To ablate means "to destroy." Cardiac ablation is a procedure for
destroying areas in the heart that may be causing heart rhythm
problems. During the procedure, small wires called electrodes are
placed inside the heart to measure electrical activity. These
electrodes can also be used to destroy the bad areas of the
Cardiac ablation is used to treat certain heart rhythm problems
that medicines are not controlling.
Cardiac ablation procedures are done in a hospital laboratory by
a specially trained staff. The procedure involves making an
incision on the neck, arm or groin and inserting a catheter (a
small flexible tube) into a blood vessel in the area. Live x-ray
images are used to carefully guide the catheter into the heart.
Once the catheter is in place, several flexible tubes that
contain electrodes are guided through it. These are placed in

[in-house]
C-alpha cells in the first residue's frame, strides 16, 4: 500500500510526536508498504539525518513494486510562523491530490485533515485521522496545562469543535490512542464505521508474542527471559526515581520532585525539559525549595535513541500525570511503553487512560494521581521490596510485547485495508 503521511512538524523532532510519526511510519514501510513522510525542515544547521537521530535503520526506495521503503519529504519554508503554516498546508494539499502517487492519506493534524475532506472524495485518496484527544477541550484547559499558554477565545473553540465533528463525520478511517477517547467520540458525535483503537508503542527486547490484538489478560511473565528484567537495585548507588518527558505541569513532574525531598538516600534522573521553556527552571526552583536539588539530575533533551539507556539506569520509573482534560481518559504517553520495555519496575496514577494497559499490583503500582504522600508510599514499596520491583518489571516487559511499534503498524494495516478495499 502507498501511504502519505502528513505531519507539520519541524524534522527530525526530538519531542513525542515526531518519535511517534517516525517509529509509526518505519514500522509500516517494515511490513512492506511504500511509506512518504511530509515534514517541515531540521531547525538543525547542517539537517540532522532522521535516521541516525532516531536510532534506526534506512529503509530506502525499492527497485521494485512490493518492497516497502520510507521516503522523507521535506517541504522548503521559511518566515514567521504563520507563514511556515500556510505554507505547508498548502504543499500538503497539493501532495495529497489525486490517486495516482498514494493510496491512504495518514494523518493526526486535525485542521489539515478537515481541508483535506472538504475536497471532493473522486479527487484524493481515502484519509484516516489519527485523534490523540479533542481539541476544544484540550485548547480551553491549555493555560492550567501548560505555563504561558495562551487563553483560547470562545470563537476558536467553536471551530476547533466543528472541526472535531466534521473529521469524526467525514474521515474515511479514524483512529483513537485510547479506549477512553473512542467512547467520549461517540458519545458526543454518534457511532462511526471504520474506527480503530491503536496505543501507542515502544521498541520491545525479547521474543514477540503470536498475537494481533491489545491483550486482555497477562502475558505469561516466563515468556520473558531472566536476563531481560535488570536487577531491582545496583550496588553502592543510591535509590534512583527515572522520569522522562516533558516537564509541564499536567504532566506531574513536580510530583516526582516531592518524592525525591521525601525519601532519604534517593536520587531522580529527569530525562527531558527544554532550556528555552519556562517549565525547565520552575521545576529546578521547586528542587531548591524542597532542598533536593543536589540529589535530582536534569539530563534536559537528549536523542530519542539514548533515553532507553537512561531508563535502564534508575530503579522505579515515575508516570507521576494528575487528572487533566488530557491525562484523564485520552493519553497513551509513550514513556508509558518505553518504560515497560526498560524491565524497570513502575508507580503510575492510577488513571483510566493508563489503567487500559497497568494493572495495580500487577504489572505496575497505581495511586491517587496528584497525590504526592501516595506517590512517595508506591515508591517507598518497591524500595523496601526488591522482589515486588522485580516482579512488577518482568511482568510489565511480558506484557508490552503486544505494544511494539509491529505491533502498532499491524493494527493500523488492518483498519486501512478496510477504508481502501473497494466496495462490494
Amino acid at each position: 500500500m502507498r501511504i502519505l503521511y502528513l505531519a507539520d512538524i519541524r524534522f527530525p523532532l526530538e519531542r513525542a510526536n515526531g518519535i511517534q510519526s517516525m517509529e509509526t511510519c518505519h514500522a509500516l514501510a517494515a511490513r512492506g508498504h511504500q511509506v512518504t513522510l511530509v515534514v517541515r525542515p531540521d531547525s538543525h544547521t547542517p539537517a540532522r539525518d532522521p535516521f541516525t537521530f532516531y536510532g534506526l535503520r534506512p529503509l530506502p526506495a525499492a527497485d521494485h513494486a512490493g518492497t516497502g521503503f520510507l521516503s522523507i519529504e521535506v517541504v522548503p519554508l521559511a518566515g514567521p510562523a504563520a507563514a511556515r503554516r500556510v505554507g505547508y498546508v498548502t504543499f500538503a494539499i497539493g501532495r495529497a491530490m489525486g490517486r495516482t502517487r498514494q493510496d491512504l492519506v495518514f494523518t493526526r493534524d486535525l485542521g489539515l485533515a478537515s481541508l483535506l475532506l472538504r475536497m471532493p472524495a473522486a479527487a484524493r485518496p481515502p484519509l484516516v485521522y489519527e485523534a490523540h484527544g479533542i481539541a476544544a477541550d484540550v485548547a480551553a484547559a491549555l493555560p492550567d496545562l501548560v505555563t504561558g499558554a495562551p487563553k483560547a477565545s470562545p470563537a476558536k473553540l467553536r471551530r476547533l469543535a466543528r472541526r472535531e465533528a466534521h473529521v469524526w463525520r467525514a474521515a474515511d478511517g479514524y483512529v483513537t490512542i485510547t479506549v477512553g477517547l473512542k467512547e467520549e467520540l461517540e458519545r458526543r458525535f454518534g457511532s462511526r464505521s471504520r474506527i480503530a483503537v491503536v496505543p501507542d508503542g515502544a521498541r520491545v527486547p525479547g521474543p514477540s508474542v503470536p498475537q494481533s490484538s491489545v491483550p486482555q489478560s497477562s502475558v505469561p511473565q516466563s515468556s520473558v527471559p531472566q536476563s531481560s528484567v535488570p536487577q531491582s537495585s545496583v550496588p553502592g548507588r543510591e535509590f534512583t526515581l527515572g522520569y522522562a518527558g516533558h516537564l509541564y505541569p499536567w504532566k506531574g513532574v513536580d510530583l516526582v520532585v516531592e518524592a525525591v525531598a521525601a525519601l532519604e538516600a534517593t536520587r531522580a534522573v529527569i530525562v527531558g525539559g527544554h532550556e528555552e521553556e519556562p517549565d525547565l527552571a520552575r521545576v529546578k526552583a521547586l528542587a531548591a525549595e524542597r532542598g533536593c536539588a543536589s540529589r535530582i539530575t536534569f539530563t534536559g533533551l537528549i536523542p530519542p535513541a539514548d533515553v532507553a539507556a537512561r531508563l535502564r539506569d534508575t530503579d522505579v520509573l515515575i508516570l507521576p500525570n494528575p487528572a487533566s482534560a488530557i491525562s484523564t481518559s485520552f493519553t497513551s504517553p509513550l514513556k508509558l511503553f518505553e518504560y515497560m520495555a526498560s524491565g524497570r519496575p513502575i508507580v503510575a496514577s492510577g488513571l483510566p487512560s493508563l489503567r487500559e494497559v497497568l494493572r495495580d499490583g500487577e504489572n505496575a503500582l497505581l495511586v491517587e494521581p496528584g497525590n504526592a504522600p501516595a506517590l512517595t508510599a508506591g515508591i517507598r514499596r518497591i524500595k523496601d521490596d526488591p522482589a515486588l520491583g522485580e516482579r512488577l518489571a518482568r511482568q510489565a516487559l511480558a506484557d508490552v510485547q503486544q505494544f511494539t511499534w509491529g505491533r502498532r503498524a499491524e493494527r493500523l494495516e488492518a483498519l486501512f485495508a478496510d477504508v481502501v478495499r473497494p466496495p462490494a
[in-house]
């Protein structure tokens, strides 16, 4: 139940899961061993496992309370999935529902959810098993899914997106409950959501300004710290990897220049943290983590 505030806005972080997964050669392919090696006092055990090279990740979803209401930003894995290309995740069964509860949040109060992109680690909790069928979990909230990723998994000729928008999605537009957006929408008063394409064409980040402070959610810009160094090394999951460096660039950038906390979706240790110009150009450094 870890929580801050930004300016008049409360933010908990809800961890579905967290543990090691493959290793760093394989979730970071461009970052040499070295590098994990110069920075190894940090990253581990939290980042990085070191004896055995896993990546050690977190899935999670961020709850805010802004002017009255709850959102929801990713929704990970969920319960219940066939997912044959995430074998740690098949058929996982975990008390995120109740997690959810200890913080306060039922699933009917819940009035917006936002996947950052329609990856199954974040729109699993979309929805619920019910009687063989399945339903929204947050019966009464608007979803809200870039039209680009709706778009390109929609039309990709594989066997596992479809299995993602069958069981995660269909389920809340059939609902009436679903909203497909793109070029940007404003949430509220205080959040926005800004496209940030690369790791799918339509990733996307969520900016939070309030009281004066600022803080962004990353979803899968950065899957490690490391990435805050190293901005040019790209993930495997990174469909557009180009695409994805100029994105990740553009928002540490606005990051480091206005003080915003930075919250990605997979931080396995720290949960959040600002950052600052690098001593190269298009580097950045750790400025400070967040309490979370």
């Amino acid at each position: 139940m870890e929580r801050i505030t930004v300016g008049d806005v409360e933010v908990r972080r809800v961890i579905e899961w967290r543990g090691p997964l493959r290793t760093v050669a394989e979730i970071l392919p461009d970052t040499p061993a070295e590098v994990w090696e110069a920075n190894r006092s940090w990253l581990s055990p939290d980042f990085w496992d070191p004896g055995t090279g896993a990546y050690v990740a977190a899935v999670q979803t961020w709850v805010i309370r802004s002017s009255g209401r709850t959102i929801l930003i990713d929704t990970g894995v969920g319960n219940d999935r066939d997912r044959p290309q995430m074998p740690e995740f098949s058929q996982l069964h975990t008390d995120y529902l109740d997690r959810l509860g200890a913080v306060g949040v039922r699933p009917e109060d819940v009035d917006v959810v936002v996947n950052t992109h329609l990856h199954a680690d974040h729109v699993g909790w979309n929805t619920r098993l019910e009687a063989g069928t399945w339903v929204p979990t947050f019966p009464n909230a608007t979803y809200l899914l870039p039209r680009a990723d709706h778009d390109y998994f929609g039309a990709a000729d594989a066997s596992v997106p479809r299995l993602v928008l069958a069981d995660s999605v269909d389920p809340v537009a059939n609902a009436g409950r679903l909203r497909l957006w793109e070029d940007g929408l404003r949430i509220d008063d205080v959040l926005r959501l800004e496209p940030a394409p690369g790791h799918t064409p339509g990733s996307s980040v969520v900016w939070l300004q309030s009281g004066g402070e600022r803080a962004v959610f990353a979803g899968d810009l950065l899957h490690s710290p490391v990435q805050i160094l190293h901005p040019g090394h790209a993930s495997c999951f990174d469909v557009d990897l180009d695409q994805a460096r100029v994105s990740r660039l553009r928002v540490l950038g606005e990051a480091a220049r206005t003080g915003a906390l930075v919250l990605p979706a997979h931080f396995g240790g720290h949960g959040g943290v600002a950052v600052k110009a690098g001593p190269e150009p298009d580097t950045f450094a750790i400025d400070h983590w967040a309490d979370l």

small blood vessels in the heart. They are connected to monitors
that tell what area in the heart muscle is causing problems with
One of the catheter lines sends electrical energy to the problem
area to create a scar. The scarring causes the heart-rhythm
problem to stop.
Catheter ablation can last four or more hours. During the
procedure, the heart is monitored carefully.
Catheter ablation is generally safe. Talk with your doctor about
these rare complications:
After the Procedure:
The physician will decide whether the patient can go home on the
same day or needs to stay in the hospital overnight to continue
heart monitoring. For two or three days after the procedure, the
patient may feel tired and achy or may notice skipped heartbeats
or times when the heartbeat is very fast or irregular.
Texas Health is committed to providing quality care to heart
and vascular patients throughout North Texas and beyond. While
various technologies and services are discussed here, not all of
our hospitals offer every treatment and diagnostic technology
highlighted. Call 1-877-THR-WELL to learn more about heart and
vascular services at a Texas Health hospital near you.